The Roth IRA distribution rules allow tax and penalty-free withdrawals before age 59 1/2. This assumes you have not already withdrawn more than the total of your past yearly Roth IRA contributions.
This part is easy. You may withdraw the value of your previous contributions at any time with no tax or penalty. You don’t need a good reason, and you don’t need to be age 59 1/2.
From there, things get a bit more complicated.
When you withdraw money from your Roth IRA, the Roth IRA distribution rules deem it is taken out in a particular order. If you have more than one Roth IRA, for accounting purposes the IRS looks at it as one big account, so it doesn’t matter which account(s) contributions were made to or where money is withdrawn from.
This aggregate “account” contains your past yearly contributions, any funds you may have converted from a traditional IRA or employer-sponsored retirement account, and hopefully lots of earnings generated from your investments.
You can withdraw an amount up to the value of your past contributions at any time, for any reason, completely free of tax and penalty. You don’t have to wait 5 years or be age 59 1/2. It’s that simple.
Example 1: Sofia is 18 and a senior in high school. She worked after school five days a week and made $4,000. As a reward for her hard work, her mom gave her $2,000 to open up and fund a Roth IRA. The value of the account is currently $2,500.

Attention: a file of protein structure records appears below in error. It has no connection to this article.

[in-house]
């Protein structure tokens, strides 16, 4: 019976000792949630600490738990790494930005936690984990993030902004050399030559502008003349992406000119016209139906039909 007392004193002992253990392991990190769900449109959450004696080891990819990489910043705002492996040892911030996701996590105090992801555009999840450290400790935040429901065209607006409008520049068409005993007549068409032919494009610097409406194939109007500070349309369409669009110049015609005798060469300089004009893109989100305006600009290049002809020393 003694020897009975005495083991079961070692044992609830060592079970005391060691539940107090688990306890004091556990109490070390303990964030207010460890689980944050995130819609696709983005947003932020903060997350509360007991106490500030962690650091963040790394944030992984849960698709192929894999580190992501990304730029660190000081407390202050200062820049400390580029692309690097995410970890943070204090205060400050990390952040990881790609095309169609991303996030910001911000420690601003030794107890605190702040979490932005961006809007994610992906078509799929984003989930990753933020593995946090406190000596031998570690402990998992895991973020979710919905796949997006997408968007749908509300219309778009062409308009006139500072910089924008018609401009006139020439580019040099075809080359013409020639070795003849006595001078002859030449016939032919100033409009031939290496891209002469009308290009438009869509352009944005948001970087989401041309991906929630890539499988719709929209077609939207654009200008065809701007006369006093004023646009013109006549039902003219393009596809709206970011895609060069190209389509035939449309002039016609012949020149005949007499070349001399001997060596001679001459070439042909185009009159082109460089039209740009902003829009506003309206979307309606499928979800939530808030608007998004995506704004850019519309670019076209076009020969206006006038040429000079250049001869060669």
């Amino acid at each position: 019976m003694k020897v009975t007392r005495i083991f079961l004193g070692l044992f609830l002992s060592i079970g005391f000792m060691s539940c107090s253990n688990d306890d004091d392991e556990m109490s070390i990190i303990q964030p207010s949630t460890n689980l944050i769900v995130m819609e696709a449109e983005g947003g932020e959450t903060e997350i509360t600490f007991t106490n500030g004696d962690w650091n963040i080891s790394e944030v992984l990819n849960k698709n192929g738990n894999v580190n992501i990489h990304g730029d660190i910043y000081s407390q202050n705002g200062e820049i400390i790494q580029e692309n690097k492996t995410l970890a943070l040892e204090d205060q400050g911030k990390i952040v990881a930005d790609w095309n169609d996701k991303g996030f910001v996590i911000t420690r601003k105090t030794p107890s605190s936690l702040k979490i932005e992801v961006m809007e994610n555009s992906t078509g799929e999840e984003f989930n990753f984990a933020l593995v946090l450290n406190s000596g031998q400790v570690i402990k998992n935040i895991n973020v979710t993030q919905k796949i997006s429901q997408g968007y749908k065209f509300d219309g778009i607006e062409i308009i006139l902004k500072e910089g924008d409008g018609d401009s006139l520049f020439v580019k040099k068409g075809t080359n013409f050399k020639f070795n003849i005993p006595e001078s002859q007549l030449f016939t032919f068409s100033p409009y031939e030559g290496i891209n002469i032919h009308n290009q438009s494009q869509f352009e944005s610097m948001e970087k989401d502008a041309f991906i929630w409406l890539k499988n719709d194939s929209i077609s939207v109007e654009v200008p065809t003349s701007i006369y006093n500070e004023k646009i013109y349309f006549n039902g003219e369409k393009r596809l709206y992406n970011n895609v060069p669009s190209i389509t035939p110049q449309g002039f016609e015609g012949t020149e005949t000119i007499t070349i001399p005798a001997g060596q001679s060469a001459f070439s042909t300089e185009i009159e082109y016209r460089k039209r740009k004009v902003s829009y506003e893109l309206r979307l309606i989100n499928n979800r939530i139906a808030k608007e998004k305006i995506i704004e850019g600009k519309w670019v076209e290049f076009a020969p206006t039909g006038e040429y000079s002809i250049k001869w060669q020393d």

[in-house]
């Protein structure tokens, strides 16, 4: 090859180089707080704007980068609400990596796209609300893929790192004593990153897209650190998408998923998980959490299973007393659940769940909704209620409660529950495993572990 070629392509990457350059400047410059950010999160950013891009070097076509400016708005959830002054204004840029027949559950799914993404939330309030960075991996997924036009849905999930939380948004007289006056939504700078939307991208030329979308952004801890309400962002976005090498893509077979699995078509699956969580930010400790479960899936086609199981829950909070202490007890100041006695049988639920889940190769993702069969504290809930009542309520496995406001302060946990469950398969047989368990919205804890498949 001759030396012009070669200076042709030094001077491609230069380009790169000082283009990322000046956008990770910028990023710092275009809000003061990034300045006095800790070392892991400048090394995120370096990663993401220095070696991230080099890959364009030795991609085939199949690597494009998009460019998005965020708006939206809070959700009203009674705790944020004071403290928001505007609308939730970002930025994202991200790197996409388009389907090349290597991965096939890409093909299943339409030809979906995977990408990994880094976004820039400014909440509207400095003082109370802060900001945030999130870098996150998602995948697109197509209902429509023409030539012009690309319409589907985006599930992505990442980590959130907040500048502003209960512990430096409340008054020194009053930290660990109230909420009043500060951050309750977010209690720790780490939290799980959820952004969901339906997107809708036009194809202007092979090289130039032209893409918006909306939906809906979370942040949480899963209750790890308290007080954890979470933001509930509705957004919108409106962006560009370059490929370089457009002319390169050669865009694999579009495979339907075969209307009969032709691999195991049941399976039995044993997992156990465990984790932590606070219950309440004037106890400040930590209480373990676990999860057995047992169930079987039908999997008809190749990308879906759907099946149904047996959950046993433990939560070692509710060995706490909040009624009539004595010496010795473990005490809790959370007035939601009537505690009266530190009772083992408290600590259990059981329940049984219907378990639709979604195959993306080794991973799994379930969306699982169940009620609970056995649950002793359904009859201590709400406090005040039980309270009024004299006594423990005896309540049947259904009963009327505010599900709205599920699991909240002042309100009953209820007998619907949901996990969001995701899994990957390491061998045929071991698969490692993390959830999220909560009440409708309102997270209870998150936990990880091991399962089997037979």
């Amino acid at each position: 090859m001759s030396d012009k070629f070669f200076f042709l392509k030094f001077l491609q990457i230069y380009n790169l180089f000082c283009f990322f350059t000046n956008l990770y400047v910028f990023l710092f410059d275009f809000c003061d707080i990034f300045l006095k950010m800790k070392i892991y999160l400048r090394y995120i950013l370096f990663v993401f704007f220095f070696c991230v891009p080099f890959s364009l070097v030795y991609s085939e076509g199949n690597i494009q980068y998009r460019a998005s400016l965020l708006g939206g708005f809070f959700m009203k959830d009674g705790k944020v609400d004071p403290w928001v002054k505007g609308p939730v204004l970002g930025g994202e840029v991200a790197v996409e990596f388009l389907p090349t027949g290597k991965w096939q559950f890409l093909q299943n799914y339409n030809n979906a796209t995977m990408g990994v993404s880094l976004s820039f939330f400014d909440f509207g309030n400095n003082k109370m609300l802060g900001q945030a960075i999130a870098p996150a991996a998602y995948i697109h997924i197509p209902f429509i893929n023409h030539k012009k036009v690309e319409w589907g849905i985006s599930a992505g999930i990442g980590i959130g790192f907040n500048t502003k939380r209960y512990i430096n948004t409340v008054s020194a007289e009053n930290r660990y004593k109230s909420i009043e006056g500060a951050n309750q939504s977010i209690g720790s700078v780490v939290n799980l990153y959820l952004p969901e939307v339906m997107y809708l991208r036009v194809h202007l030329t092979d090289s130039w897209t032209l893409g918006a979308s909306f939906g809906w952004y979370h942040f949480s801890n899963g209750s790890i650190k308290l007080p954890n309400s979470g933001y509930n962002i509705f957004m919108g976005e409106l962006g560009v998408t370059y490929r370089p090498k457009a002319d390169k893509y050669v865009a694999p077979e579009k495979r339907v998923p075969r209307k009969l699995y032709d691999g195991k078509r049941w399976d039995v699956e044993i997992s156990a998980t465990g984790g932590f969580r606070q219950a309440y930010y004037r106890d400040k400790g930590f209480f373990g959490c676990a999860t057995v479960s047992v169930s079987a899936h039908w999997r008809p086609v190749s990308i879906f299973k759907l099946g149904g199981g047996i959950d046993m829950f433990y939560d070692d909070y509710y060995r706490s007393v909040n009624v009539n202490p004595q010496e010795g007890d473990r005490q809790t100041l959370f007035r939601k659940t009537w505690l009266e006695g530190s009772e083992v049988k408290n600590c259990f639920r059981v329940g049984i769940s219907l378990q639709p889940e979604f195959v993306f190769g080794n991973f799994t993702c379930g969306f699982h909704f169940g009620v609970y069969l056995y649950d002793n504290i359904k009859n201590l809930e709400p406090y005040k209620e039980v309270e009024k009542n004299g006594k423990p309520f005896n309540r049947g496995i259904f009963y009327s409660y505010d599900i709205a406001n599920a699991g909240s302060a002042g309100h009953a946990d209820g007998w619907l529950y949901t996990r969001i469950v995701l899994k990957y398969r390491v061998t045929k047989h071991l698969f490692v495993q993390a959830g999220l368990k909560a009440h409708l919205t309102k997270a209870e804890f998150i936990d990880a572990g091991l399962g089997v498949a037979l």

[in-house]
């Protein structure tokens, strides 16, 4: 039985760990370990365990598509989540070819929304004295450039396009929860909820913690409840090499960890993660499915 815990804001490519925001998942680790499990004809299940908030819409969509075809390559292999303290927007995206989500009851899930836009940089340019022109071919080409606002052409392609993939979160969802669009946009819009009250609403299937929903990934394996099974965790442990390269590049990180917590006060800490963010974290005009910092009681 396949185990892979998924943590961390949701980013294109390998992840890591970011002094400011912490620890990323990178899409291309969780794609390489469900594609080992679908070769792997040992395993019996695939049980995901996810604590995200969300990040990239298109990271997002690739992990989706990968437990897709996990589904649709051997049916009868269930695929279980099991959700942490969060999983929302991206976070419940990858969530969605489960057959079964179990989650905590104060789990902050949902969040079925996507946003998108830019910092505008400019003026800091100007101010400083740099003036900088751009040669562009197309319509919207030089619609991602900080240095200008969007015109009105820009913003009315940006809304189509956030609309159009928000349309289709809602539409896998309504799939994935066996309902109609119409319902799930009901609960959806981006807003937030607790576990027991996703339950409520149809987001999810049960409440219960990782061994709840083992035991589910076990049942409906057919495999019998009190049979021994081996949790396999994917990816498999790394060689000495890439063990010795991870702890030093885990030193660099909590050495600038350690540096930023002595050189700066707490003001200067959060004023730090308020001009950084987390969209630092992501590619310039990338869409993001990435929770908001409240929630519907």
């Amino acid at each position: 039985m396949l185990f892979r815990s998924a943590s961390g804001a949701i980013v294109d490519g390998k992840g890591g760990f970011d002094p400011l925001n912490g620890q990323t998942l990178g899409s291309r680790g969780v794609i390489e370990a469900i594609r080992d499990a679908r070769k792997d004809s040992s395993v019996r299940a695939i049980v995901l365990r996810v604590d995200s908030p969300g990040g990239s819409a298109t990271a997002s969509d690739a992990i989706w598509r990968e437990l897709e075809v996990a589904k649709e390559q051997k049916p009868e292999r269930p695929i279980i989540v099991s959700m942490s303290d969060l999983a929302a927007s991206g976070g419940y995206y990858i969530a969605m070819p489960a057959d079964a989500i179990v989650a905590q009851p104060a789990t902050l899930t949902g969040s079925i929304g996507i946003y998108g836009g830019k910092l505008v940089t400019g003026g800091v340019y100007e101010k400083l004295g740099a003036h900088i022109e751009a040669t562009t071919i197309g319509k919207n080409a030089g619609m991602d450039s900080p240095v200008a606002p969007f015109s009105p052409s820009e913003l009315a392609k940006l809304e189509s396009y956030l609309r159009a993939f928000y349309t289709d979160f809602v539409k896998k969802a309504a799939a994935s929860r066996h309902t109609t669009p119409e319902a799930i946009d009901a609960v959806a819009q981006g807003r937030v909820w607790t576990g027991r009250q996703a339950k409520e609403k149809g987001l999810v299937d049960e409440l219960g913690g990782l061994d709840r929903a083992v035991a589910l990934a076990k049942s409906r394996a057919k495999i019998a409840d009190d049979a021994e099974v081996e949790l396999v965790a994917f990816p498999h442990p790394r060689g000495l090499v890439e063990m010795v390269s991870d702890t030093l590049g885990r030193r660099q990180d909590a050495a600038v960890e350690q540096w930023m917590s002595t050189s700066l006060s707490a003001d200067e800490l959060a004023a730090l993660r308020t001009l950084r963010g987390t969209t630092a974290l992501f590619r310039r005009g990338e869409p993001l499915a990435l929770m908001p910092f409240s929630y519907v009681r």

After graduation, and according to the Roth IRA distribution rules, Faye can withdraw $2,000 tax and penalty free to take a backpacking trip across Europe with her loser boyfriend.
Example 2: Craig, who is 58, has been contributing to his Roth IRA for years. Through shrewd investing, his $20,000 worth of contributions grew to $190,000. Craig can only access his $20,000 of contributions tax and penalty free right now. He’ll have to wait at least another 1 ½ years (age 59 1/2) to access his $170,000 of earnings tax and penalty free.
If you’ve converted funds to your Roth IRA in the past, the Roth IRA distribution rules state this money gets tapped next when a withdrawal is made.
Depending on where your money was converted from, it was either taxable or non-taxable at the time of the conversion. Each type has its own set of rules and come out in this order:
After exhausting all of your previous contributions and converted funds, earnings are the last to come out. In order to escape the 10% early withdrawal penalty, earnings must be considered “qualified,” which means one or more of the following events have happened:
In order to escape tax as well as the penalty, withdrawals of earnings must also satisfy the five year rule, which is different than the five year rule for converted funds. This five year rule simply states that your Roth IRA must have been open for at least 5 years.
If you have multiple Roth IRAs, count from the date you opened the first one to see if you satisfy this rule.
Under the Roth IRA distributions rules, the 10% penalty will be avoided for withdrawals under the following exceptions. Remember, just because the penalty is avoided doesn’t mean you won’t pay tax – it may or may not be owed (see the IRS Ordering Rules above):
In order to avoid having to understand these incredibly complex Roth IRA distribution rules, as well as accumulating lots more tax free earnings, leave the money in your Roth IRA alone until retirement!